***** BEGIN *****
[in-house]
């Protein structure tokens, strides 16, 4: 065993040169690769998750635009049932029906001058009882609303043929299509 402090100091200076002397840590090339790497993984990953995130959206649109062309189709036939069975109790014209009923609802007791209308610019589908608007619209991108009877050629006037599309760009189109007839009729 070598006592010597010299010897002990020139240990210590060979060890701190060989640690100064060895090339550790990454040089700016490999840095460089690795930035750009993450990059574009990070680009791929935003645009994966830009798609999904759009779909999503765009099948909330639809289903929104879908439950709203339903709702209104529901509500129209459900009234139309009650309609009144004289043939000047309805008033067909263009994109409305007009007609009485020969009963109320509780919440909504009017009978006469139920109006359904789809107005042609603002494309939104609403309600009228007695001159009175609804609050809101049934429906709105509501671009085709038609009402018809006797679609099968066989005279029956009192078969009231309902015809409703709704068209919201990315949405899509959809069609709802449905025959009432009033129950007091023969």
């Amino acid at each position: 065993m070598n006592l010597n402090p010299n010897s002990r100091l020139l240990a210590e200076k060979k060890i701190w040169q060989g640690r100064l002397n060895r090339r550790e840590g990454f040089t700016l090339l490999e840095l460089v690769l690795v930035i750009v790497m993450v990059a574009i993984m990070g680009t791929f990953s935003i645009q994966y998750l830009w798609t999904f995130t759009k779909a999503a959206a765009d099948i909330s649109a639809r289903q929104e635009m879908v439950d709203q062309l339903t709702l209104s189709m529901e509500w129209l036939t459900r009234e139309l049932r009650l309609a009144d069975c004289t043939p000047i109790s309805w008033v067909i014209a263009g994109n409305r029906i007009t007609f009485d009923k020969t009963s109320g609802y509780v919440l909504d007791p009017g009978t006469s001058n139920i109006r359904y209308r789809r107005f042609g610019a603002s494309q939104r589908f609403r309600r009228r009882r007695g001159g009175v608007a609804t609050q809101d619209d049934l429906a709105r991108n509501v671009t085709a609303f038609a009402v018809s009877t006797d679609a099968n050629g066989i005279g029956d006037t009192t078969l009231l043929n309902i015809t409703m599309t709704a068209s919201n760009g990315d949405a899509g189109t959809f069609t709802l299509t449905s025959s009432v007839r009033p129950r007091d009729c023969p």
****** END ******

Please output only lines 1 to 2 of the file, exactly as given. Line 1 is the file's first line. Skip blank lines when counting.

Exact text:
[in-house]
């Protein structure tokens, strides 16, 4: 065993040169690769998750635009049932029906001058009882609303043929299509 402090100091200076002397840590090339790497993984990953995130959206649109062309189709036939069975109790014209009923609802007791209308610019589908608007619209991108009877050629006037599309760009189109007839009729 070598006592010597010299010897002990020139240990210590060979060890701190060989640690100064060895090339550790990454040089700016490999840095460089690795930035750009993450990059574009990070680009791929935003645009994966830009798609999904759009779909999503765009099948909330639809289903929104879908439950709203339903709702209104529901509500129209459900009234139309009650309609009144004289043939000047309805008033067909263009994109409305007009007609009485020969009963109320509780919440909504009017009978006469139920109006359904789809107005042609603002494309939104609403309600009228007695001159009175609804609050809101049934429906709105509501671009085709038609009402018809006797679609099968066989005279029956009192078969009231309902015809409703709704068209919201990315949405899509959809069609709802449905025959009432009033129950007091023969």